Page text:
Thankfully, for now, our members here are still able to offer their own opinions. Could there be a day when replies to poems will be generated by questionably-well-meaning artificial intelligence's application of injudicious algorithms? I hope not! Tony 🤯
  14. tonyv


    Barry, I like how you present the events within a purview of a "big picture." A welcome hopefulness abounds. Tony
  15. tonyv


    Wright-like and to my liking -- there are two things that make this poem personal and thus "real": the mention of "my son" and the local reference. I was going to say that the presentation could be enhanced by the inclusion of what I call "album art" -- a picture -- but when I went to Wikipedia to read about Cardigan Bay and to look for a picture, I concluded that then the experience would, in effect, be just the opposite: the poem would enhance any picture one could find online, save a photograph from another decade, from that day; that's the only picture which could enhance the experience of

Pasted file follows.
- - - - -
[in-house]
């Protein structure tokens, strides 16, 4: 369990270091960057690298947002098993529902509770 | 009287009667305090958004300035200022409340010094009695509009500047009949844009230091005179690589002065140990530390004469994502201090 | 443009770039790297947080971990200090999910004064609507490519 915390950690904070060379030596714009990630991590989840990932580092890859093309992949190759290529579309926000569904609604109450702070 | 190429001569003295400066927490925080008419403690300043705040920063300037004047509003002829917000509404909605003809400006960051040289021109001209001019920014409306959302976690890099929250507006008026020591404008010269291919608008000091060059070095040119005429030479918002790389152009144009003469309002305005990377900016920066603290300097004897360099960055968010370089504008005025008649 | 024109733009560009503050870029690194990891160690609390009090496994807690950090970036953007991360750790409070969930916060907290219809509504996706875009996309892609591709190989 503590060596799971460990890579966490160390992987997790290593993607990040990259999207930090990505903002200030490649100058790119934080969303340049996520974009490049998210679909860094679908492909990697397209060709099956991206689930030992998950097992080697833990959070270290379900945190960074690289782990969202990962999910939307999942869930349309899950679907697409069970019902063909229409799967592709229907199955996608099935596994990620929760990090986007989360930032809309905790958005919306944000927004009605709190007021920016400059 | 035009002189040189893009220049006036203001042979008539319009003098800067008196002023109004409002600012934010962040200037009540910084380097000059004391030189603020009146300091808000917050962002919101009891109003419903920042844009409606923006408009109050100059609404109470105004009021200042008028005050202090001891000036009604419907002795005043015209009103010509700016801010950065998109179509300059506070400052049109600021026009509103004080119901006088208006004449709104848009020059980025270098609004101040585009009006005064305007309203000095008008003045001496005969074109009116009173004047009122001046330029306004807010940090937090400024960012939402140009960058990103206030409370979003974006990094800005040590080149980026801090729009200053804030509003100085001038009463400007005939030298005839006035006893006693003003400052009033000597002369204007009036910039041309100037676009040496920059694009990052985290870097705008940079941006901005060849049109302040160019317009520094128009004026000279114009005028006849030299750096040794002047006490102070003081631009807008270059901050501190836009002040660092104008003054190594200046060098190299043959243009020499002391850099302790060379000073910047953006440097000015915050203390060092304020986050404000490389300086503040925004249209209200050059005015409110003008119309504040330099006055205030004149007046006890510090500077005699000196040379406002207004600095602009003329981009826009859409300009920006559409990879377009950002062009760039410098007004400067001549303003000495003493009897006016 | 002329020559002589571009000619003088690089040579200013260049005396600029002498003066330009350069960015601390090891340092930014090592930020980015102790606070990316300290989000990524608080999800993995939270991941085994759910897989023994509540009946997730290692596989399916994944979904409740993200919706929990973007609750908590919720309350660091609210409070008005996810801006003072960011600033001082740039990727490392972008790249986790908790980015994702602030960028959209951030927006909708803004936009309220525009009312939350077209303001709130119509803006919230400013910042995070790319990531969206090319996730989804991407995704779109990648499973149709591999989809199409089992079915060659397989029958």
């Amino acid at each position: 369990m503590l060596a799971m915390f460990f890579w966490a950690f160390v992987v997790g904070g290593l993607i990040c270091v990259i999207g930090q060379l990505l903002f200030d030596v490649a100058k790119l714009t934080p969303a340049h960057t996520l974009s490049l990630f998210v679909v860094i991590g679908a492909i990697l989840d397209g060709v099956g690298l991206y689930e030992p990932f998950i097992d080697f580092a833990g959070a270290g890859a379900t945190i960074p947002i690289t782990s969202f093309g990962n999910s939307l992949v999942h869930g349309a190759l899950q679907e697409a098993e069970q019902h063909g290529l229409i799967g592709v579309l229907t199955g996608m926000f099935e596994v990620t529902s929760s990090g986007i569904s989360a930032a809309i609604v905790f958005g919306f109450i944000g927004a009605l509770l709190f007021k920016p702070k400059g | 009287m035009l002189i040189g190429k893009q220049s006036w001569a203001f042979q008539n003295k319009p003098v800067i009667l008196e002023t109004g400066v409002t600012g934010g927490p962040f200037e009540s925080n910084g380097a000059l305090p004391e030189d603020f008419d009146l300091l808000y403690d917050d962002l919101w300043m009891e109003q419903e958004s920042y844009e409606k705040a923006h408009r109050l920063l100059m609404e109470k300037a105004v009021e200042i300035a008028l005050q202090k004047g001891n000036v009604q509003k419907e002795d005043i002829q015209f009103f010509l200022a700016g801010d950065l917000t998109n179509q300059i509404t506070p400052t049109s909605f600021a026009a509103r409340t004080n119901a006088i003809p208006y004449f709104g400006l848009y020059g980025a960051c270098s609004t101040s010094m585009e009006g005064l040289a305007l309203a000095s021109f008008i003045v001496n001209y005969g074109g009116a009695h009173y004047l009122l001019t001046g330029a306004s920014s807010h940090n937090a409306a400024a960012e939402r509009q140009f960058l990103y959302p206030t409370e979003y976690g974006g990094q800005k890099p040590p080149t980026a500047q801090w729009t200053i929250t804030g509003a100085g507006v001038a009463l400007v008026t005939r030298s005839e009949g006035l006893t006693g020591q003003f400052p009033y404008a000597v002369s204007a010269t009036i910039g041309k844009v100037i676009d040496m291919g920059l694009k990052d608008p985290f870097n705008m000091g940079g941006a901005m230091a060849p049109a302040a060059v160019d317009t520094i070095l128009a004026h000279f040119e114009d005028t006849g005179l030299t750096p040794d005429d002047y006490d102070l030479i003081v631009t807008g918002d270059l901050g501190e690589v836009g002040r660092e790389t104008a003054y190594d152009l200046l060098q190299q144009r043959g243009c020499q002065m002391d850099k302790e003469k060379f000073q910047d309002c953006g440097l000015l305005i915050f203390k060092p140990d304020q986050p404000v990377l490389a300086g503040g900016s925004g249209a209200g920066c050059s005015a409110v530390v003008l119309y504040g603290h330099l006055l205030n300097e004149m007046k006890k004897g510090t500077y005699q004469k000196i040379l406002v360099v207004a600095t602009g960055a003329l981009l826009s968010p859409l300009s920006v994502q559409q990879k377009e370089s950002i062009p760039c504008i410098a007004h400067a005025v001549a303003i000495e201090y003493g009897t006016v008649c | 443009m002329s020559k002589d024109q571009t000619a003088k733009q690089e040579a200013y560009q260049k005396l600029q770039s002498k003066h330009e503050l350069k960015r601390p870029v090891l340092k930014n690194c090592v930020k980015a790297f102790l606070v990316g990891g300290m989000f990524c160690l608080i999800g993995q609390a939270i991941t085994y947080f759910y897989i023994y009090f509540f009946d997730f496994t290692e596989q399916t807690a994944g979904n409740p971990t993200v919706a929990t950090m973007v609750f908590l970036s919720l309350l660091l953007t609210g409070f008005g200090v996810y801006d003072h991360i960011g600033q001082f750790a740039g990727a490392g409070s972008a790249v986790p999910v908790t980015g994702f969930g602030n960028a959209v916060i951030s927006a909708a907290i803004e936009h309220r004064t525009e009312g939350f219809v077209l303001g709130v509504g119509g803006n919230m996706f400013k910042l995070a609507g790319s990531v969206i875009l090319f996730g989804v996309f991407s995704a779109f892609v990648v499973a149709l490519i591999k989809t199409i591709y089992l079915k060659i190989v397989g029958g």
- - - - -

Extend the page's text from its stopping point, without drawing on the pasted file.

16. tonyv

    No Words Are Needed

    Nice one, Joel. I'm glad you answered each question in the affirmative (and truthfully)! Tony 😀
  17. Tinker's Poetic Forms: Variant-rhymed Quatrain (gurunAthan ramaNi) 01. People swallow! (iambic tetrameter: aaxa) Whate'er you say, I don't follow Whate'er you write, is all hollow You are a popular poet because You're rich that makes people swallow! 02. We want rain! (iambic trimeter: xaaa) It needs to rain today The wind is warm and dusty The fallen leaves are rusty And the earth is hard and crusty! 03. The monkey! (iambic trimeter: axaa) To see or not to see To do or not to do The monkey on the tree It made a choice--to flee! 04. The rose
  18. David W. Parsley

    Twilight at Point Fermin